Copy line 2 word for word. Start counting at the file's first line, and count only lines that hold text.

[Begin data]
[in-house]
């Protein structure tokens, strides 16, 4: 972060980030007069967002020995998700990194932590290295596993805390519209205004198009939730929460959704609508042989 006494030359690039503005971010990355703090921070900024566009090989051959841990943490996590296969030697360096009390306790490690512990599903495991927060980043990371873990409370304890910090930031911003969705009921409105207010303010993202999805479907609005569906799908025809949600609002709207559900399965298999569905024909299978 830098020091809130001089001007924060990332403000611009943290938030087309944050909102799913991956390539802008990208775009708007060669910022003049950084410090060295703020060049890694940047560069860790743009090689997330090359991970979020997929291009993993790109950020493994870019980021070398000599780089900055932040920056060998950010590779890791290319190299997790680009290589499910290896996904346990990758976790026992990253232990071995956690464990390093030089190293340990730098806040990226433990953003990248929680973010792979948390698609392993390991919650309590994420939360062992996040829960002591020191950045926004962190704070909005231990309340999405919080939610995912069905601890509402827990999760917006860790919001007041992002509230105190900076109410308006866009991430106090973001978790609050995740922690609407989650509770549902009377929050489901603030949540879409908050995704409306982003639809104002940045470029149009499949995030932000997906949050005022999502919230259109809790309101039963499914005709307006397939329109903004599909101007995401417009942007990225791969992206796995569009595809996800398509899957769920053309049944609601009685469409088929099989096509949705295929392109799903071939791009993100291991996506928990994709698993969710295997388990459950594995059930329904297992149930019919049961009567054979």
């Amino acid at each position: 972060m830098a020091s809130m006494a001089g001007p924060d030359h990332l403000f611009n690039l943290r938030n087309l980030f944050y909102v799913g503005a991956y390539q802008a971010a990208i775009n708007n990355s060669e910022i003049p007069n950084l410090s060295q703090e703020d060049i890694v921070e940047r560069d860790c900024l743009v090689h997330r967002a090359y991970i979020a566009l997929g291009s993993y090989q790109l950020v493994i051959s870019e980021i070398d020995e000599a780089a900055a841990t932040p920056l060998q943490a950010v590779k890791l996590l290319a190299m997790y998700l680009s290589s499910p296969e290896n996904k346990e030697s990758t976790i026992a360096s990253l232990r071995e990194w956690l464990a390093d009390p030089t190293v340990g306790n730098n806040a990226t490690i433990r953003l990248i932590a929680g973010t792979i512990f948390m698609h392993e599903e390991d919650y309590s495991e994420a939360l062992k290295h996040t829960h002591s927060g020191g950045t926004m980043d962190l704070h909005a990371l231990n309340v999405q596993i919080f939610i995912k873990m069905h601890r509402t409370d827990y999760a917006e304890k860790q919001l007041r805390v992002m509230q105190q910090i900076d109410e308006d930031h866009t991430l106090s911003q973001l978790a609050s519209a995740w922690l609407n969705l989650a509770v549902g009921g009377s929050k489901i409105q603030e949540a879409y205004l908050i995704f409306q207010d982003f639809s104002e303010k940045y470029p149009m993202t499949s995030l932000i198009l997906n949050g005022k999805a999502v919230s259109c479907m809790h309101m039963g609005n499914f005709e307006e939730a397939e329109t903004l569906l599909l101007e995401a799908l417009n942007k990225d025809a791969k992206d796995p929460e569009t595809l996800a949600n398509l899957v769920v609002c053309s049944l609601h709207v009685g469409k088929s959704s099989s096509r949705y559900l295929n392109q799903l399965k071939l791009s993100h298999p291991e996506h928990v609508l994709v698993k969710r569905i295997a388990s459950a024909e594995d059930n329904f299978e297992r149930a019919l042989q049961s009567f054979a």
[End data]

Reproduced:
């Protein structure tokens, strides 16, 4: 972060980030007069967002020995998700990194932590290295596993805390519209205004198009939730929460959704609508042989 006494030359690039503005971010990355703090921070900024566009090989051959841990943490996590296969030697360096009390306790490690512990599903495991927060980043990371873990409370304890910090930031911003969705009921409105207010303010993202999805479907609005569906799908025809949600609002709207559900399965298999569905024909299978 830098020091809130001089001007924060990332403000611009943290938030087309944050909102799913991956390539802008990208775009708007060669910022003049950084410090060295703020060049890694940047560069860790743009090689997330090359991970979020997929291009993993790109950020493994870019980021070398000599780089900055932040920056060998950010590779890791290319190299997790680009290589499910290896996904346990990758976790026992990253232990071995956690464990390093030089190293340990730098806040990226433990953003990248929680973010792979948390698609392993390991919650309590994420939360062992996040829960002591020191950045926004962190704070909005231990309340999405919080939610995912069905601890509402827990999760917006860790919001007041992002509230105190900076109410308006866009991430106090973001978790609050995740922690609407989650509770549902009377929050489901603030949540879409908050995704409306982003639809104002940045470029149009499949995030932000997906949050005022999502919230259109809790309101039963499914005709307006397939329109903004599909101007995401417009942007990225791969992206796995569009595809996800398509899957769920053309049944609601009685469409088929099989096509949705295929392109799903071939791009993100291991996506928990994709698993969710295997388990459950594995059930329904297992149930019919049961009567054979």